When I decided fifteen years ago to quit working my paying job and focus my plethora of natural energy on my infant son, I didn’t give much thought to where it would lead me. I only knew that I had a newborn who seemed hell bent on never sleeping or napping or giving up colic who would probably drive me to an early grave if I attempted to maintain a career and figure out his sleep schedule if he even had one. He didn’t. I had no idea where this journey would take me. Today, though, as I sit here contemplating back to school with a middle schooler and a high schooler, my chosen path makes sense. All the sleepless nights, endless testing, and struggles to figure out how to help them, all the missteps, flubs, and pitfalls of parenting, all the little milestones, the small steps forward, and the minuscule personal triumphs, they were all worth whatever sacrifice I made in savings, earnings potential, and career advancement. I’ve got the tears of gratitude to prove it.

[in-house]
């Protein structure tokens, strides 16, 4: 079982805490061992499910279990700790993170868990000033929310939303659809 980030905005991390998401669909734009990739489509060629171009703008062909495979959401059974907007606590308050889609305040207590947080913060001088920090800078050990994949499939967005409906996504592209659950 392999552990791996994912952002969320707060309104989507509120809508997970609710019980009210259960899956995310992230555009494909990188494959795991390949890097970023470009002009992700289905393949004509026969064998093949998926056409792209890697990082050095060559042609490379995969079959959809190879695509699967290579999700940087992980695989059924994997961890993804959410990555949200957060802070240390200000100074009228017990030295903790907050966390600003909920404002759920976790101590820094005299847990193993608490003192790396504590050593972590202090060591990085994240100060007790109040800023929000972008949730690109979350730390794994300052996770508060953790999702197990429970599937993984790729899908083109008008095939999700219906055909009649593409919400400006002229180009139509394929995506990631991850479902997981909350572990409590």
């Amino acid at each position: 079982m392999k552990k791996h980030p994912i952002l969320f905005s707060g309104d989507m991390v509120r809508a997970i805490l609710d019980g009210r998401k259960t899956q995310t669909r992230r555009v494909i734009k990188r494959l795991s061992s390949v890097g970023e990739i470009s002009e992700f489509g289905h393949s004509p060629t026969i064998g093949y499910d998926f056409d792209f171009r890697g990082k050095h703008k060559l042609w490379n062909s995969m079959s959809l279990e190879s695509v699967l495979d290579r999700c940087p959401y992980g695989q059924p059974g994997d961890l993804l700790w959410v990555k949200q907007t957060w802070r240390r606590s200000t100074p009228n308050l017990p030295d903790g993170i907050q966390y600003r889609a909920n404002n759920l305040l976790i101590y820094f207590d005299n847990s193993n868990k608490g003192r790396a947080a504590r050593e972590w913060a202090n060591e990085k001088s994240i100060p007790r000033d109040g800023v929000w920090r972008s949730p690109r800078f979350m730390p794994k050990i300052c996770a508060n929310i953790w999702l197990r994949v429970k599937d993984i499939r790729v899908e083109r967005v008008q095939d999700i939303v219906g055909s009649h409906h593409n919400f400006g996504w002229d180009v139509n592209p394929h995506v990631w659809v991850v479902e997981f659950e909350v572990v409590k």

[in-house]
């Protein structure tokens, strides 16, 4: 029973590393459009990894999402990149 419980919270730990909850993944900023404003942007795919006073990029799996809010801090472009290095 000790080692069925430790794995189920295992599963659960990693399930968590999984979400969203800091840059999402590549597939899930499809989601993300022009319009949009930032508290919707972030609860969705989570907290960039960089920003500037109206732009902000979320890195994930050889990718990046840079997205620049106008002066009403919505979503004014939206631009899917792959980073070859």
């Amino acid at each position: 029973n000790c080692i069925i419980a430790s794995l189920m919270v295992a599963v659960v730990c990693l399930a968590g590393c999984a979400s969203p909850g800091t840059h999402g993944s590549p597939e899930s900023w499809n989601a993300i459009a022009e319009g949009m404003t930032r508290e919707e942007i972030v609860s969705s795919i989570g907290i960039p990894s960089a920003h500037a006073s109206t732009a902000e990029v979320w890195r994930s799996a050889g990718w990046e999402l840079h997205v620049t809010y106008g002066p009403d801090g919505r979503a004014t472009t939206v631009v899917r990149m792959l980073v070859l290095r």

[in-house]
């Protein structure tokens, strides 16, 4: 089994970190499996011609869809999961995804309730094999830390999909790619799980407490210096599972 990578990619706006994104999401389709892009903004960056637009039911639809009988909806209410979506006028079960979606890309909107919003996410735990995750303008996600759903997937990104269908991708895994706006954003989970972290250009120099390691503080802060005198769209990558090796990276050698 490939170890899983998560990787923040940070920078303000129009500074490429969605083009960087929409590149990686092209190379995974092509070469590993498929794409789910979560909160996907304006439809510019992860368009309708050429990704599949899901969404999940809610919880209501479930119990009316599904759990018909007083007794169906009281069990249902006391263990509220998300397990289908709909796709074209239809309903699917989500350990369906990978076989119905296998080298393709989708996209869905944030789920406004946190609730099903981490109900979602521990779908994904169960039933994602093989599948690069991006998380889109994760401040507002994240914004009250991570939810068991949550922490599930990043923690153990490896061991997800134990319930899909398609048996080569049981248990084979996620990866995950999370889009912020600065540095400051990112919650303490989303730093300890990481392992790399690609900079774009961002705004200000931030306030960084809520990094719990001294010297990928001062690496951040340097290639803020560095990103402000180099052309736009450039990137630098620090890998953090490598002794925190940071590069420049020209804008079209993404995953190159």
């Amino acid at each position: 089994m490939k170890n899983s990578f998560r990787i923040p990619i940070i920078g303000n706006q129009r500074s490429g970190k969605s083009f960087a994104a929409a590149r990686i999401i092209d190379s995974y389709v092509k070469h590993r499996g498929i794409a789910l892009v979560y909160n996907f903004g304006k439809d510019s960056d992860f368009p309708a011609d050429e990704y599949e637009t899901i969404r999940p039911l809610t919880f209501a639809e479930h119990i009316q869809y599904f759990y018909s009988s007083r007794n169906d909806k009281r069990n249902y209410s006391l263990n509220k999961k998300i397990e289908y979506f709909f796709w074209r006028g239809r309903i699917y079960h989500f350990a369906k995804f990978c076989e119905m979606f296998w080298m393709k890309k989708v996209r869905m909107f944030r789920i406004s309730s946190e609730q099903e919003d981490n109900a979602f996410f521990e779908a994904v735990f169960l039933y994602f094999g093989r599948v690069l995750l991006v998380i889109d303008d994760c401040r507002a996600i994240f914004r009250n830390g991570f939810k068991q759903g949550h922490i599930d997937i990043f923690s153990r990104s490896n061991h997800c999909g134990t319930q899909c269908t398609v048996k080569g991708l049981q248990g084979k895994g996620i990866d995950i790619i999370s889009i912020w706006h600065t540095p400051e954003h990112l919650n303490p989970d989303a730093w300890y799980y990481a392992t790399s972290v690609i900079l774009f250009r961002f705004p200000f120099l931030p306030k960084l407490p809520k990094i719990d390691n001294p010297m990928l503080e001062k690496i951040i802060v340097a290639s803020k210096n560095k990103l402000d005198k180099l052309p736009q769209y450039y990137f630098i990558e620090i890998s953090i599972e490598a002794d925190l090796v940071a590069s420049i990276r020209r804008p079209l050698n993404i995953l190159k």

How lucky am I to have had this experience, to have been able to stay with them, suffer alongside them, search for solutions with them, and monitor their progress? To have been able to catch them in the first few minutes after their school day and see their disappointments and triumphs before they faded? And how fortunate am I that I have had them for 13 and 15 years and been able to witness their transition into actual human people when some parents are tragically robbed of that opportunity? I have no idea what path I will take if I get to see Joe graduate from high school in four years. No clue what career I might find or how I might re-enter the workforce after a 20-year hiatus. No sense of who I might yet become. All I know today is that I wouldn’t take nothing for my journey now. I don’t just love my children. I actually like them, even when they are acting like little creeps with skills I am positive they honed while watching me not have my best moments. I’m going to miss them in the coming weeks when I am once again wandering aimlessly through SuperTarget in a dress rehearsal for my life without them. Still, I wouldn’t take nothing.